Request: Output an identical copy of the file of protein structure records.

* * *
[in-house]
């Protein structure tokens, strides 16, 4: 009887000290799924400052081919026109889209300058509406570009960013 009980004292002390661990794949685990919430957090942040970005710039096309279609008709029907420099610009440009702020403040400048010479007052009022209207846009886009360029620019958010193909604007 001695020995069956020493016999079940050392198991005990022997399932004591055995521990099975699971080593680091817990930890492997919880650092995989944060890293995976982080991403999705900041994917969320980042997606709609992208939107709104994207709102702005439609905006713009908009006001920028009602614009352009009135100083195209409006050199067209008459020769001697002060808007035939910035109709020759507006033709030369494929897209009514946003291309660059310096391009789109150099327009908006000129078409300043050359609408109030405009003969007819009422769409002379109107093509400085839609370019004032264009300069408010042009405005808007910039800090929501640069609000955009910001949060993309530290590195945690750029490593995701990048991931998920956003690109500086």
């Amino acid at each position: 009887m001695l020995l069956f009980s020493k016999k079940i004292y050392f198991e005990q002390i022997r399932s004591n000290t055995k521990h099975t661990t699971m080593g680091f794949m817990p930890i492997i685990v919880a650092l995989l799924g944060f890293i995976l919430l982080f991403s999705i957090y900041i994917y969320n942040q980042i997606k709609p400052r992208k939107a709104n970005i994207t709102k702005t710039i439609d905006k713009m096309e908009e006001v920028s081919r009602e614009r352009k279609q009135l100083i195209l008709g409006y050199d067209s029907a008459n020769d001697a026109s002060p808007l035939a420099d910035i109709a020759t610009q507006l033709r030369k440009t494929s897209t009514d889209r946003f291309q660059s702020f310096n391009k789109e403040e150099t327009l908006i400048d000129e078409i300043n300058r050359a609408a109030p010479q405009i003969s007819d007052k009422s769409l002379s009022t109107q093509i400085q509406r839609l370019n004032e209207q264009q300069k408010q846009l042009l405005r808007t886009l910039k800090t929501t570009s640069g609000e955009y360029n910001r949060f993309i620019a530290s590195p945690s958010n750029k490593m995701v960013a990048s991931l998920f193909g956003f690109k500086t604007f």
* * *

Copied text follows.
[in-house]
């Protein structure tokens, strides 16, 4: 009887000290799924400052081919026109889209300058509406570009960013 009980004292002390661990794949685990919430957090942040970005710039096309279609008709029907420099610009440009702020403040400048010479007052009022209207846009886009360029620019958010193909604007 001695020995069956020493016999079940050392198991005990022997399932004591055995521990099975699971080593680091817990930890492997919880650092995989944060890293995976982080991403999705900041994917969320980042997606709609992208939107709104994207709102702005439609905006713009908009006001920028009602614009352009009135100083195209409006050199067209008459020769001697002060808007035939910035109709020759507006033709030369494929897209009514946003291309660059310096391009789109150099327009908006000129078409300043050359609408109030405009003969007819009422769409002379109107093509400085839609370019004032264009300069408010042009405005808007910039800090929501640069609000955009910001949060993309530290590195945690750029490593995701990048991931998920956003690109500086």
């Amino acid at each position: 009887m001695l020995l069956f009980s020493k016999k079940i004292y050392f198991e005990q002390i022997r399932s004591n000290t055995k521990h099975t661990t699971m080593g680091f794949m817990p930890i492997i685990v919880a650092l995989l799924g944060f890293i995976l919430l982080f991403s999705i957090y900041i994917y969320n942040q980042i997606k709609p400052r992208k939107a709104n970005i994207t709102k702005t710039i439609d905006k713009m096309e908009e006001v920028s081919r009602e614009r352009k279609q009135l100083i195209l008709g409006y050199d067209s029907a008459n020769d001697a026109s002060p808007l035939a420099d910035i109709a020759t610009q507006l033709r030369k440009t494929s897209t009514d889209r946003f291309q660059s702020f310096n391009k789109e403040e150099t327009l908006i400048d000129e078409i300043n300058r050359a609408a109030p010479q405009i003969s007819d007052k009422s769409l002379s009022t109107q093509i400085q509406r839609l370019n004032e209207q264009q300069k408010q846009l042009l405005r808007t886009l910039k800090t929501t570009s640069g609000e955009y360029n910001r949060f993309i620019a530290s590195p945690s958010n750029k490593m995701v960013a990048s991931l998920f193909g956003f690109k500086t604007f």